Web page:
Gundlach: High-Yield Stocks Not so Attractive
NEW YORK (TheStreet) -- Investors still running into so-called "safe" high-yielding stocks may want to reconsider, says Patrick Gundlach, portfolio manager for the BMO Small-Cap Growth Fund( MRSCX ) . Gundlach says that trade has gotten awfully crowded and there are better values to be had in small-cap names like insurance software provider Ebix(EBIX) .
"Their customer base has certainly been getting a lot stronger over the past couple quarters since the financial meltdown, and while Ebix is not a household name, this company has been one of the strongest growth companies over the last decade. It's had strong double digit growth, year in and year out and we think there's a lot of room left for it to run," says Gundlach.
The $593 million fund, which garners 4 stars from Morningstar, has returned an average of 28.6% annually over the past 3 years, outpacing 87% of its Morningstar rivals in the small-cap growth category.
Another stock Gundlach is bullish on is quartz countertop maker and recent IPO CaesarStone (CSTE) . And while one might think this would be a play on a housing recovery, Gundlach says that's not the case.
"People are tempted to think of it as a housing play, but that would just be a great bonus for them if housing came back. In fact, it's a market share gain, it's an adoption gain. Quartz countertops are gaining share in the United States. CaesarStone had a lot of success in Israel and elsewhere abroad and they are bringing that success here to the US," says Gundlach.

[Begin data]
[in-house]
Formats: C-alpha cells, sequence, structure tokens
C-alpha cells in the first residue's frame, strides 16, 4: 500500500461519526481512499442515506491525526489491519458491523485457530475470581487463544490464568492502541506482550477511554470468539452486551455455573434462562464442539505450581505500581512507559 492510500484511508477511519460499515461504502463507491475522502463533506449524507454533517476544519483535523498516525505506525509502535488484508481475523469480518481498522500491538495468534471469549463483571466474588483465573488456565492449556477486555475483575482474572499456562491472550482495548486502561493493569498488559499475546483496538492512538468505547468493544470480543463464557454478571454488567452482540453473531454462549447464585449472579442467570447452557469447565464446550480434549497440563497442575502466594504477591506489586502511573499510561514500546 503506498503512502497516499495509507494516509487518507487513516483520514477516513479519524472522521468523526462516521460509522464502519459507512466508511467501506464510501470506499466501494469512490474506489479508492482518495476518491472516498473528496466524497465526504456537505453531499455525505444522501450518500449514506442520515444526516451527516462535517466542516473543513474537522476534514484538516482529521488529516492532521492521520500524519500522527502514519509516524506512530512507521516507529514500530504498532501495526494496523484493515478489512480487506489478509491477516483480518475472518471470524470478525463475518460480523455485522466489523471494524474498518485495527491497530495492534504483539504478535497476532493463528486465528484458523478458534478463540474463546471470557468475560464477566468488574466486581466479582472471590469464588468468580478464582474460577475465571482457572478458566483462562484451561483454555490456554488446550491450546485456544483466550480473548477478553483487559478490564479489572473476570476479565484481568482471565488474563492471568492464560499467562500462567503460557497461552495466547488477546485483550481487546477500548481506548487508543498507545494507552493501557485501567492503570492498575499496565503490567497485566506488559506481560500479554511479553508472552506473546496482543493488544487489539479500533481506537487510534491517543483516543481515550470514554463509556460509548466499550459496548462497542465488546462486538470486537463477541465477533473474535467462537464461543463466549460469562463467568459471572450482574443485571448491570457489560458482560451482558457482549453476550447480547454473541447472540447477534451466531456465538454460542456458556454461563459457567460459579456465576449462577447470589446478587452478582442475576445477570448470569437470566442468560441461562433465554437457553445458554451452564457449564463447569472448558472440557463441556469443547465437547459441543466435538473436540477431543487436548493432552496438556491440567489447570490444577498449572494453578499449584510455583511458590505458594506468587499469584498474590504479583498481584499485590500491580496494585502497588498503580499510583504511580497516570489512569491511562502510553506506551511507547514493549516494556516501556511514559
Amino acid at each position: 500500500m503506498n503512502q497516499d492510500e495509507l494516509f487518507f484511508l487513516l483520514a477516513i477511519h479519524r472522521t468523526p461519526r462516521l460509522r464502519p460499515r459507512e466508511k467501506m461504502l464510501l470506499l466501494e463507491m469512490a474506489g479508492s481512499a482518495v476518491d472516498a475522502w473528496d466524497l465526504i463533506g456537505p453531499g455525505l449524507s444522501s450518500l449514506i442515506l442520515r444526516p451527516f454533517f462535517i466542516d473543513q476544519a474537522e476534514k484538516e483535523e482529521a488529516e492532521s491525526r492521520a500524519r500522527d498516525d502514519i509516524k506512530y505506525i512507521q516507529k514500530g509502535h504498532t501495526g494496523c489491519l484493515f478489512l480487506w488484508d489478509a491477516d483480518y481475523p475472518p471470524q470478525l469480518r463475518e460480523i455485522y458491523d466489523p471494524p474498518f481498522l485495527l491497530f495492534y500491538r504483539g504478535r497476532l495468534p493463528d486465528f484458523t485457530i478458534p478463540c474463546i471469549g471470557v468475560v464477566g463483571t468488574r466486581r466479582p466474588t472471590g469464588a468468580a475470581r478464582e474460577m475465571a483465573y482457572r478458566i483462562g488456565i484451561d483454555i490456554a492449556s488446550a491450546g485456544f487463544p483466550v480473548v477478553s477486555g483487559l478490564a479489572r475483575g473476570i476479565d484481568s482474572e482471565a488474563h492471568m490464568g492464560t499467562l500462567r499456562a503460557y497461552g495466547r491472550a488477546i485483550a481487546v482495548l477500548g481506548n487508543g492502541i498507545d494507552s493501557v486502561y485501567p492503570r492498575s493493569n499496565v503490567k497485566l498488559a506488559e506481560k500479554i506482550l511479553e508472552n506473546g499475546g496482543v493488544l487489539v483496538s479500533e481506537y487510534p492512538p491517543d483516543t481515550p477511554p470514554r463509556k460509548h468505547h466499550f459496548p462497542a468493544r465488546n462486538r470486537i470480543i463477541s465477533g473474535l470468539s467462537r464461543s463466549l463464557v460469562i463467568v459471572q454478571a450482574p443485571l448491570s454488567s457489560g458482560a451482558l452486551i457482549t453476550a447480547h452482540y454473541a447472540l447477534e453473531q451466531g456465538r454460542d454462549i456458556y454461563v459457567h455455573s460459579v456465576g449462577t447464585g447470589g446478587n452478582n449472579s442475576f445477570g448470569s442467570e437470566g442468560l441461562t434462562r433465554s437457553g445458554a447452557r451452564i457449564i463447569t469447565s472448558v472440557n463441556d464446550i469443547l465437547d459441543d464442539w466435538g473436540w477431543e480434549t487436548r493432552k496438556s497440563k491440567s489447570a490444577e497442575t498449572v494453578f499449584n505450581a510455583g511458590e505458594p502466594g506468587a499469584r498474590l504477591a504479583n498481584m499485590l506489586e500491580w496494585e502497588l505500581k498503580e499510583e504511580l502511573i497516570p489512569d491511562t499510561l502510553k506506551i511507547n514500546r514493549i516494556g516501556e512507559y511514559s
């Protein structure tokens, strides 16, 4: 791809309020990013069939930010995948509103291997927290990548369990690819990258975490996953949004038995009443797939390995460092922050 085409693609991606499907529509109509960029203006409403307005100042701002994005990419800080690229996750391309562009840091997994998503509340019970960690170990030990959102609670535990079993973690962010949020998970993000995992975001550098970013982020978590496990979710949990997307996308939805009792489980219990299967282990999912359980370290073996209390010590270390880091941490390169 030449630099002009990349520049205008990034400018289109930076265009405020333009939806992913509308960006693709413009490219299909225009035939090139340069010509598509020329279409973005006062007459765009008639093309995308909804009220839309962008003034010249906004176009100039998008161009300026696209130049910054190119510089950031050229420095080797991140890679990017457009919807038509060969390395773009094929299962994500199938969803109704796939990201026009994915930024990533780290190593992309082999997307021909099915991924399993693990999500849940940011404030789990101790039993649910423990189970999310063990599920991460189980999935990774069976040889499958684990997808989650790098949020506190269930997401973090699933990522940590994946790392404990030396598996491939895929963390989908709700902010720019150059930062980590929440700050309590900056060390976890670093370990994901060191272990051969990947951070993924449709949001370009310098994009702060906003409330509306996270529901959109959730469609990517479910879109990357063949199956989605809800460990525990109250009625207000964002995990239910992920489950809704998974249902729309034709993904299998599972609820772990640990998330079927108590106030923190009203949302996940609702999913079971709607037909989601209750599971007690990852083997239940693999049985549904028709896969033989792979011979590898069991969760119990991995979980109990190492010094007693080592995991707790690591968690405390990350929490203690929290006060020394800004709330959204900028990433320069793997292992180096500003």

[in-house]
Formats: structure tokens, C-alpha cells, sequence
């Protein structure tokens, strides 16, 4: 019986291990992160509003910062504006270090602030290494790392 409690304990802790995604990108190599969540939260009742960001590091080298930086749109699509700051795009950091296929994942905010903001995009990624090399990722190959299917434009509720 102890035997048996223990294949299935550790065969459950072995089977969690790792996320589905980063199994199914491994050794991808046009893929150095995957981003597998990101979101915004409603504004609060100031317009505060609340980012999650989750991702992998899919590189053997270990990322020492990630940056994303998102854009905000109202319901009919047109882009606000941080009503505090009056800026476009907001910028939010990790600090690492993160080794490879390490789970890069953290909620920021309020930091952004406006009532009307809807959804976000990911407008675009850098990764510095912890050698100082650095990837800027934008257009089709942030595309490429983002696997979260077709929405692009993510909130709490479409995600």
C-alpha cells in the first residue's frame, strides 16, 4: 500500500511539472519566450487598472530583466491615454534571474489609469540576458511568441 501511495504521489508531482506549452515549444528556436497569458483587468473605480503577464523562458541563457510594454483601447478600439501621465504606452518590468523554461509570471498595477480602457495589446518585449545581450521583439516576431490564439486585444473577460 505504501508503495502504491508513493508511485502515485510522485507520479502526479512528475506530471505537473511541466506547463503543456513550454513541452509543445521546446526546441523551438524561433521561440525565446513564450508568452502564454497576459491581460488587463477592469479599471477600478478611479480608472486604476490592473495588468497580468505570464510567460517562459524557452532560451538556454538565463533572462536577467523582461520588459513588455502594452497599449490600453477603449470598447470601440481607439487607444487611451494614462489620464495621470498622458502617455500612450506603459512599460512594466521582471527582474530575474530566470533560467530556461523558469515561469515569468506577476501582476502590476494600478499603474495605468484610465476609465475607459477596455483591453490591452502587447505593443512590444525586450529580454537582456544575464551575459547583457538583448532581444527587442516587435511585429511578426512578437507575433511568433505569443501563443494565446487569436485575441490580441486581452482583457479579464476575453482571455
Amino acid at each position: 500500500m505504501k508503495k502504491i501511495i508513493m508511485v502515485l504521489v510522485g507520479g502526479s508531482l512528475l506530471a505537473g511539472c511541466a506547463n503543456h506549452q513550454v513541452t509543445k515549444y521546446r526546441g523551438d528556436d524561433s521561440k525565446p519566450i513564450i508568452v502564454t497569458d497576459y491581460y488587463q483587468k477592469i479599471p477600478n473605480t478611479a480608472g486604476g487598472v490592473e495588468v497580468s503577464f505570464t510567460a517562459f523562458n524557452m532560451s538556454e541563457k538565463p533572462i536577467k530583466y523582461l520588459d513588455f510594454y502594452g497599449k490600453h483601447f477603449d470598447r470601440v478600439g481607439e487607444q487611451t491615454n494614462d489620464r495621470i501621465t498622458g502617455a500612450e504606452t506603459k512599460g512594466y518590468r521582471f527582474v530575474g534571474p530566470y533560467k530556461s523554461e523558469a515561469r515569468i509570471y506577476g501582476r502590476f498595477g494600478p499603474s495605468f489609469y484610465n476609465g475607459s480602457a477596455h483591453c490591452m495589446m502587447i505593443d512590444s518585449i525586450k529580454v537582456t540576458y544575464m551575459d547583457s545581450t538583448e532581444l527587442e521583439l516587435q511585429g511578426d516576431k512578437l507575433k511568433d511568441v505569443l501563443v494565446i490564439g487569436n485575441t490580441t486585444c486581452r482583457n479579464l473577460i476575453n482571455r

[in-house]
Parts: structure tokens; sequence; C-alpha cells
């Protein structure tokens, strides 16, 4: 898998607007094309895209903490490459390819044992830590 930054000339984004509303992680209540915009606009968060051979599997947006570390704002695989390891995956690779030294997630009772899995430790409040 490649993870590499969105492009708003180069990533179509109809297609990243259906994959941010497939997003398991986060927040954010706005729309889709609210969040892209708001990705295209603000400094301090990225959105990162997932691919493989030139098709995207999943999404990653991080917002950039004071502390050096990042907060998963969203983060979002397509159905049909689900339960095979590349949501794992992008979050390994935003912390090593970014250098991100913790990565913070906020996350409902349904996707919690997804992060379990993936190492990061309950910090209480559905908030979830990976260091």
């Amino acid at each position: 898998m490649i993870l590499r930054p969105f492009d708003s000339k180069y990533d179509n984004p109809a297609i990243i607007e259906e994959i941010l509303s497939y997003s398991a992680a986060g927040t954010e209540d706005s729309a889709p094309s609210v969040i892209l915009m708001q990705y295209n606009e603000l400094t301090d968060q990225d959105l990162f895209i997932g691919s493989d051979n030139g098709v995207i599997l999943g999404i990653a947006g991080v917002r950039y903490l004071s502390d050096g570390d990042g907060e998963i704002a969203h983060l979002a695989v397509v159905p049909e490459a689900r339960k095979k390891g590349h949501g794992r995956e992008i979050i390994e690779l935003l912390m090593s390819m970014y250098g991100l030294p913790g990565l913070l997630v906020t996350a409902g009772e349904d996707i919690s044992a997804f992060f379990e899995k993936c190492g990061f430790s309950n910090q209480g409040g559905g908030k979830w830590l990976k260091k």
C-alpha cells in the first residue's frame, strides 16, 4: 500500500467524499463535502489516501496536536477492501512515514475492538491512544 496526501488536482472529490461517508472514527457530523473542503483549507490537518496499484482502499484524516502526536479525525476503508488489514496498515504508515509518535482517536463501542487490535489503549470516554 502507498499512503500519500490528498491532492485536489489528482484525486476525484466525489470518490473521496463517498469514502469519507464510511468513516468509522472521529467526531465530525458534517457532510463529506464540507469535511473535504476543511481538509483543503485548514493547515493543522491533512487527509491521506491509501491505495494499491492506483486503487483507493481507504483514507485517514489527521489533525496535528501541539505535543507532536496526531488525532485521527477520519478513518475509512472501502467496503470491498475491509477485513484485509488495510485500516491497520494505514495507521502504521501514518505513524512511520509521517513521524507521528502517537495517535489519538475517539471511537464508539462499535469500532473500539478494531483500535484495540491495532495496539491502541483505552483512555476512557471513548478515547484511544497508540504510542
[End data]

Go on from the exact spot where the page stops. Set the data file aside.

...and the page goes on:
A more controversial name in Gundlach's portfolio is small-business lender American Capital(ACAS) , a company which was chastised for excessively selling stock to fund its operations prior to the financial crisis.
"There are a lot of misconceptions about it. This is a company that had liked to sell stock but what people don't realize is that they've been buying back stock for the past three quarters. They have been cleaning up their balance sheet dramatically. Book value has been growing and they trade about $6 below their net asset value," says Gundlach.
As for his skepticism surrounding what many investors consider blue-chip names, most notably those in the consumer staples sector, Gundlach advises caution, warning that in many cases the companies may not have the fundamentals to support those high dividend yields.
"They may look attractive on the surface, but these stocks have been hiding places. The fundamentals are not necessarily that strong. We try to invest in companies where the fundamentals are strong and we think that will be rewarded," says Gundlach.